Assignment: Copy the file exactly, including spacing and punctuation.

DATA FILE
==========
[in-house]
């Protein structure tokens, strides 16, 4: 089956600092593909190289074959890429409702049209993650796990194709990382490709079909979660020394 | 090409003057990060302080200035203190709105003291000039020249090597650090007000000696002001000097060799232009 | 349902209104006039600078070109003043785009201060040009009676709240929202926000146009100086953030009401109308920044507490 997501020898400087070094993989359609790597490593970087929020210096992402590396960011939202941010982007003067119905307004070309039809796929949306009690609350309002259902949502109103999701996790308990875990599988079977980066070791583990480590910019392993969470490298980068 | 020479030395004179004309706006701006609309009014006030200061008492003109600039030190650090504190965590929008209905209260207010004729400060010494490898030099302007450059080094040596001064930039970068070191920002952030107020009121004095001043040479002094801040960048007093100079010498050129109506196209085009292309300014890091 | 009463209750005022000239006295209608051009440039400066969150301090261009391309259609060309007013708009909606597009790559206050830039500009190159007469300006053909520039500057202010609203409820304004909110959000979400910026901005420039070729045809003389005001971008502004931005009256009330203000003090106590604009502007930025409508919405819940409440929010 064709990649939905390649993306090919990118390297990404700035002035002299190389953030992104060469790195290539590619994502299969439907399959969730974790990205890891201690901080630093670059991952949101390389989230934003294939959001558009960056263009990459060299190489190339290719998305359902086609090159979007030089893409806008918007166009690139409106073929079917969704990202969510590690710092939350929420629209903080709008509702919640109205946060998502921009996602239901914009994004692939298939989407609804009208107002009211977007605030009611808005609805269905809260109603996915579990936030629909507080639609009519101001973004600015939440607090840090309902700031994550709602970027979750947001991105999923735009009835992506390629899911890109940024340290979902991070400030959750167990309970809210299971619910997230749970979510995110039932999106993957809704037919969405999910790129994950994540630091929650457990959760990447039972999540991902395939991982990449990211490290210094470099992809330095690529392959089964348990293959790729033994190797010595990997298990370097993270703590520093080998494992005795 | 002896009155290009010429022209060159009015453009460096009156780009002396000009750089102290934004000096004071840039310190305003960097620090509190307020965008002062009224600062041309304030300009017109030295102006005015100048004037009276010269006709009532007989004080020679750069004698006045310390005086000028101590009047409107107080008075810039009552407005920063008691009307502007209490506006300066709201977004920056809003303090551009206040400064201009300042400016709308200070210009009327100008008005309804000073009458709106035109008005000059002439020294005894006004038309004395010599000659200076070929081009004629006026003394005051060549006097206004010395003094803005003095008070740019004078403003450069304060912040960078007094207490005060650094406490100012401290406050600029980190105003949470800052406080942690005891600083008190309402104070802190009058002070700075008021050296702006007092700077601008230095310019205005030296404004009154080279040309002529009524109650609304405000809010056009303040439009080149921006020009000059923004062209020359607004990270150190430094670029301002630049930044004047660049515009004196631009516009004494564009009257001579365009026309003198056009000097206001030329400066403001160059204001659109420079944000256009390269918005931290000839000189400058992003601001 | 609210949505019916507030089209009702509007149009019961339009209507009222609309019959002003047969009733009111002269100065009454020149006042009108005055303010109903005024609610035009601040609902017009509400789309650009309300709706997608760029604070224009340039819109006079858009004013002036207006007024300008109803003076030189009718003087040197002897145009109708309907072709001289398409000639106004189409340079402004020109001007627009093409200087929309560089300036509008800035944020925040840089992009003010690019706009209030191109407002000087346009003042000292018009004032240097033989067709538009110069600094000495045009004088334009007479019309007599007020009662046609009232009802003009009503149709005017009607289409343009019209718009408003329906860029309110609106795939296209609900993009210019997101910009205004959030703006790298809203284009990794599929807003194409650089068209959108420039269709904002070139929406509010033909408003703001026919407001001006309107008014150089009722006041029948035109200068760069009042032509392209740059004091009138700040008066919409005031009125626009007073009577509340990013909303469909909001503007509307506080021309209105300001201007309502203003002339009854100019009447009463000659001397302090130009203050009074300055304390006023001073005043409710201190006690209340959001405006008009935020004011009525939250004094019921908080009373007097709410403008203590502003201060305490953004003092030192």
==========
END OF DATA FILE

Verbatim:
[in-house]
């Protein structure tokens, strides 16, 4: 089956600092593909190289074959890429409702049209993650796990194709990382490709079909979660020394 | 090409003057990060302080200035203190709105003291000039020249090597650090007000000696002001000097060799232009 | 349902209104006039600078070109003043785009201060040009009676709240929202926000146009100086953030009401109308920044507490 997501020898400087070094993989359609790597490593970087929020210096992402590396960011939202941010982007003067119905307004070309039809796929949306009690609350309002259902949502109103999701996790308990875990599988079977980066070791583990480590910019392993969470490298980068 | 020479030395004179004309706006701006609309009014006030200061008492003109600039030190650090504190965590929008209905209260207010004729400060010494490898030099302007450059080094040596001064930039970068070191920002952030107020009121004095001043040479002094801040960048007093100079010498050129109506196209085009292309300014890091 | 009463209750005022000239006295209608051009440039400066969150301090261009391309259609060309007013708009909606597009790559206050830039500009190159007469300006053909520039500057202010609203409820304004909110959000979400910026901005420039070729045809003389005001971008502004931005009256009330203000003090106590604009502007930025409508919405819940409440929010 064709990649939905390649993306090919990118390297990404700035002035002299190389953030992104060469790195290539590619994502299969439907399959969730974790990205890891201690901080630093670059991952949101390389989230934003294939959001558009960056263009990459060299190489190339290719998305359902086609090159979007030089893409806008918007166009690139409106073929079917969704990202969510590690710092939350929420629209903080709008509702919640109205946060998502921009996602239901914009994004692939298939989407609804009208107002009211977007605030009611808005609805269905809260109603996915579990936030629909507080639609009519101001973004600015939440607090840090309902700031994550709602970027979750947001991105999923735009009835992506390629899911890109940024340290979902991070400030959750167990309970809210299971619910997230749970979510995110039932999106993957809704037919969405999910790129994950994540630091929650457990959760990447039972999540991902395939991982990449990211490290210094470099992809330095690529392959089964348990293959790729033994190797010595990997298990370097993270703590520093080998494992005795 | 002896009155290009010429022209060159009015453009460096009156780009002396000009750089102290934004000096004071840039310190305003960097620090509190307020965008002062009224600062041309304030300009017109030295102006005015100048004037009276010269006709009532007989004080020679750069004698006045310390005086000028101590009047409107107080008075810039009552407005920063008691009307502007209490506006300066709201977004920056809003303090551009206040400064201009300042400016709308200070210009009327100008008005309804000073009458709106035109008005000059002439020294005894006004038309004395010599000659200076070929081009004629006026003394005051060549006097206004010395003094803005003095008070740019004078403003450069304060912040960078007094207490005060650094406490100012401290406050600029980190105003949470800052406080942690005891600083008190309402104070802190009058002070700075008021050296702006007092700077601008230095310019205005030296404004009154080279040309002529009524109650609304405000809010056009303040439009080149921006020009000059923004062209020359607004990270150190430094670029301002630049930044004047660049515009004196631009516009004494564009009257001579365009026309003198056009000097206001030329400066403001160059204001659109420079944000256009390269918005931290000839000189400058992003601001 | 609210949505019916507030089209009702509007149009019961339009209507009222609309019959002003047969009733009111002269100065009454020149006042009108005055303010109903005024609610035009601040609902017009509400789309650009309300709706997608760029604070224009340039819109006079858009004013002036207006007024300008109803003076030189009718003087040197002897145009109708309907072709001289398409000639106004189409340079402004020109001007627009093409200087929309560089300036509008800035944020925040840089992009003010690019706009209030191109407002000087346009003042000292018009004032240097033989067709538009110069600094000495045009004088334009007479019309007599007020009662046609009232009802003009009503149709005017009607289409343009019209718009408003329906860029309110609106795939296209609900993009210019997101910009205004959030703006790298809203284009990794599929807003194409650089068209959108420039269709904002070139929406509010033909408003703001026919407001001006309107008014150089009722006041029948035109200068760069009042032509392209740059004091009138700040008066919409005031009125626009007073009577509340990013909303469909909001503007509307506080021309209105300001201007309502203003002339009854100019009447009463000659001397302090130009203050009074300055304390006023001073005043409710201190006690209340959001405006008009935020004011009525939250004094019921908080009373007097709410403008203590502003201060305490953004003092030192």